One little boy with special needs was particularly overjoyed with his new dinosaur. He told staff that he had been wanting a dinosaur toy for a long time, even asking for it last Christmas. “My wish has come true!” he shouted joyfully, clutching the toy for dear life.

The ripple effects of these toys are being felt beyond their young recipients. One of the NGOs who received toys runs an evening meal box programme for elderly in poverty, and some of the toys were given out to elderly for their families. Yuk Ching, who attends the programme, is an elderly grandma living on a shoestring budget. She spoke with tears in her eyes of what the gift meant to her and her family: “As a grandmother, I never give any gifts to my grandchildren,” she said. “I don’t know where the toy shops are, and I can’t afford it. This is the first time I’ve been able to give gifts to my grandson and granddaughter!”

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Instead of entering the corporate world, Myron has chosen to work for people in poverty.

We first met Myron in 2014 when he came to work with us, as an intern in our Incoming Department: a task, he says, that helped prepare him for his current role.

Myron went on to work with FOOD-CO: a service which sees Hong Kong’s excess food and other commodities reach people in need.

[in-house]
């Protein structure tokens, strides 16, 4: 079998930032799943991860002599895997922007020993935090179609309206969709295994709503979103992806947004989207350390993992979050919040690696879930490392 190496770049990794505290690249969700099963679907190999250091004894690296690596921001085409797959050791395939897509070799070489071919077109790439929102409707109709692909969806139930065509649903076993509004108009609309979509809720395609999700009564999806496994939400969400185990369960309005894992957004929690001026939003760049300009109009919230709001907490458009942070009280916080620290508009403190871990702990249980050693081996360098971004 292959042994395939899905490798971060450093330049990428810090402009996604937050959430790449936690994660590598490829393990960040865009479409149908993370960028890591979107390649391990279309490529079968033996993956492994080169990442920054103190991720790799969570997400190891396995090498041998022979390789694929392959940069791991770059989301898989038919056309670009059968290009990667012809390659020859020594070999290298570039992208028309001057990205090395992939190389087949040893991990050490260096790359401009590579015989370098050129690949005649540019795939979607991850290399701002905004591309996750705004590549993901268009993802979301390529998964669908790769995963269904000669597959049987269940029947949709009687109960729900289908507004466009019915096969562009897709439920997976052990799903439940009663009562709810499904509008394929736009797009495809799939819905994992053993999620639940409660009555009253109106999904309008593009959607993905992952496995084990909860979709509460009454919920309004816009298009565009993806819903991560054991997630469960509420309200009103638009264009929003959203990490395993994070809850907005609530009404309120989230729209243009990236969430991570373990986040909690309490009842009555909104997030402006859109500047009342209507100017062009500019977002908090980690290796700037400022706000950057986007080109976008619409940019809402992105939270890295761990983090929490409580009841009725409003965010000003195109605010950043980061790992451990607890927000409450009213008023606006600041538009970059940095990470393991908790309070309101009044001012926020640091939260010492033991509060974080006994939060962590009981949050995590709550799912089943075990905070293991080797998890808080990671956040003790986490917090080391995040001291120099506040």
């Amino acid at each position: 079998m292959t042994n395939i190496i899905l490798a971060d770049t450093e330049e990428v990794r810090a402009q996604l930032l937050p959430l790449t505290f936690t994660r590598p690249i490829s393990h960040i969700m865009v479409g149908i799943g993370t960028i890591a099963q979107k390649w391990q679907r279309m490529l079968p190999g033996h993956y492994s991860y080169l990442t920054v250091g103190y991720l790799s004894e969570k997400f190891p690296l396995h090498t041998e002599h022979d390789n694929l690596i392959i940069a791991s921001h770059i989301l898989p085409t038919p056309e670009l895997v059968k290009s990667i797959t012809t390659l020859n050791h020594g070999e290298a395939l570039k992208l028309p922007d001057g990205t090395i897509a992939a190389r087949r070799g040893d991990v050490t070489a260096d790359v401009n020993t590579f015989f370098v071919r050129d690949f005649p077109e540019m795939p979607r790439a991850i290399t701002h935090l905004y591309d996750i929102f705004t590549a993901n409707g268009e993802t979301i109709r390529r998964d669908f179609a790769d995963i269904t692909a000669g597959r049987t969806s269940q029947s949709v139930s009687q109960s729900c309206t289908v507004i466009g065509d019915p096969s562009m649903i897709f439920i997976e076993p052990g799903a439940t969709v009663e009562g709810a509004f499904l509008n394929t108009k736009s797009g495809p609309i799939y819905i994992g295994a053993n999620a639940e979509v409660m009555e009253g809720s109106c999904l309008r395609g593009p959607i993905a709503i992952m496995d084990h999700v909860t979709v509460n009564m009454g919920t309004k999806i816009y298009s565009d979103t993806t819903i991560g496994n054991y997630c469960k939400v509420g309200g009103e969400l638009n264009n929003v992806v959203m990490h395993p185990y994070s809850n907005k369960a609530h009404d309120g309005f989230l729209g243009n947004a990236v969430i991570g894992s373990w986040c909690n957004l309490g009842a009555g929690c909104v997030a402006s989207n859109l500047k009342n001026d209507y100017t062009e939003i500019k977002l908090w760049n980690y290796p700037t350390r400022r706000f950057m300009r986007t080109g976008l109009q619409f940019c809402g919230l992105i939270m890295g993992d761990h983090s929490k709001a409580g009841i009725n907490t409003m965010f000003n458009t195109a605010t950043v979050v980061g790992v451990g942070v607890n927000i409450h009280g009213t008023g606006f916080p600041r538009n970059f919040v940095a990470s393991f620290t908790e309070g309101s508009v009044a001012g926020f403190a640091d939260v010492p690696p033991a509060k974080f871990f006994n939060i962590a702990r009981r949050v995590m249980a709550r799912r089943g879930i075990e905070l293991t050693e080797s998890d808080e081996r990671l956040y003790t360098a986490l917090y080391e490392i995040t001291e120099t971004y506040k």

Myron at his current job with St James Settlement FOOD-CO

 

FOOD-CO says that Hong Kong sees 3,600 tonnes of food wasted every day. In his job, Myron helps get excess food to organisations who give it to the elderly, children at risk, people with disabilities and others in financial need.

We in Crossroads also regularly use FOOD-CO’s services as we accept goods to help feed people in need and support our own volunteers, a serious cost saver! We are cheering Myron on in his life choice! (see main image below of Myron with other interns at Crossroads in 2014)

From July 2017 to June 2018, we welcomed 99 student interns, each on his or her own life path. It is our privilege to be a part of their story as they seek to make choices that can impact a world in need. 
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We often speak of our experiential programme that simulate issues such as the complexity of poverty. Read these words from a participant this year:

“Seventy of us enter a large room. We sit on a concrete floor, empty aside from rusty corrugated iron wall paneling and a few makeshift shops…The next hour is a haze of noise, rejection, begging, and work that fails to meet the minimum targets. We start with intent and vigour but the desperation grows each moment. We start to offer our possessions and confront our own values and integrity in the quest for survival. And I feel like I’m in a washing machine struggling for breath. I cannot think of tomorrow when today looks hopeless and urgent. I’ll work all day. All night. But the challenge to survive is overwhelming. And this is day one.”

The person writing that was part of NGO, Global Development Group. This participant, as the others, already knew poverty well. GDG is an association that brings together people dedicated to alleviating suffering.  Even so, the simulation proved powerful. We often hear practitioners say that, while they work amid poverty, the simulation of it still brings the reality home in new ways.

GDG held its International Development Partner Conference in Hong Kong this year and chose to include our Struggle for Survival simulation. Its participants, largely from developing nations, found it a time of perspective-shift, and reaffirmation of their organisations’ goals.